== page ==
Skeið sák framm at flœði,
fagrt sprund, ór ô hrundit;
kennd, hvar liggr fyr landi
lǫng súð dreka ins prúða.
Orms glóa fǫx of farmi
frôn, sízt ýtt vas hônum
— bôru búnir svírar
brunnit goll — af hlunni.
Sák skeið, fagrt sprund, hrundit ór ô framm at flœði; kennd, hvar lǫng súð ins prúða dreka liggr fyr landi. Frôn fǫx orms glóa of farmi, sízt ýtt vas hônum af hlunni; búnir svírar bôru brunnit goll.
I saw the warship, beautiful lady, propelled out of the river onto the ocean; look where the long side-planking of the splendid dragon-ship lies offshore. The gleaming manes of the serpent [dragon-ship] shine out above the cargo, since it was launched from the rollers; the decorated necks bore burnished gold.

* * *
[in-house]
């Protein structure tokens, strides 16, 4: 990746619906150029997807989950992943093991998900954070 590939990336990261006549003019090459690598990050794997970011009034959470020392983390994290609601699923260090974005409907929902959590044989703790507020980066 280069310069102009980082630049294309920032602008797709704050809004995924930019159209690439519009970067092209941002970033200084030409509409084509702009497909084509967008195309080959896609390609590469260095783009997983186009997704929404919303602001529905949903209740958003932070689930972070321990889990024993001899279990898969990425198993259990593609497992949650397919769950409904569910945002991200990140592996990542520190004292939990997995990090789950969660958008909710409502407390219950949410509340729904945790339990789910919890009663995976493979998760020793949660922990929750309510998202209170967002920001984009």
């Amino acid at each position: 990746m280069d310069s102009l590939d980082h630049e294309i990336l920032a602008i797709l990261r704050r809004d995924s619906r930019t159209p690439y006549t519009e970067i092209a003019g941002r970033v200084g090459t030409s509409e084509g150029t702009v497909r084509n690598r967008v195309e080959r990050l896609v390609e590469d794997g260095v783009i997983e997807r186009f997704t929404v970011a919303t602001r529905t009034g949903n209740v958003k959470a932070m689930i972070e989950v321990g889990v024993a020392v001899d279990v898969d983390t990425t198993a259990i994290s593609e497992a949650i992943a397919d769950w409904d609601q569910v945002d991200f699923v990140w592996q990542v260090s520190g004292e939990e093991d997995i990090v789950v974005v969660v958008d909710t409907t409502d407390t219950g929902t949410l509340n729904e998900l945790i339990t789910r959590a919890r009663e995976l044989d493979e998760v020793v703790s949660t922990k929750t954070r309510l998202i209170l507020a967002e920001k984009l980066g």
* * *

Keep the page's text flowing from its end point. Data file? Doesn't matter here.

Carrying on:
[5, 6] frôn fǫx orms glóa ‘the gleaming manes of the serpent [dragon-ship] shine’: The reference must be to gold decoration, but it is uncertain whether it applies to the prow and stern of the ship, or only to the prow. (a) The version adopted above, that of E, H and probably Hr, has pl. fǫx glóa ‘manes glow’, and n. nom. pl. frn (ms. ‘fran’) ‘gleaming’ qualifying fǫx. The fact that frn is also found in F although it does not fit grammatically may add support to this reading, as does the praise of the ship’s pl. svírar ‘necks, stems’ in ll. 7-8. (b) The sg. fax glóar is found in Kˣ and F (J2ˣ has ‘fag gloar’), and in Kˣ and J2ˣ the adj. fráns qualifies orms, hence fax fráns orms glóar ‘the mane of the gleaming serpent glows’. This reading has logic on its side insofar as the ship is conceived as a dragon or serpent, and is adopted by most eds.
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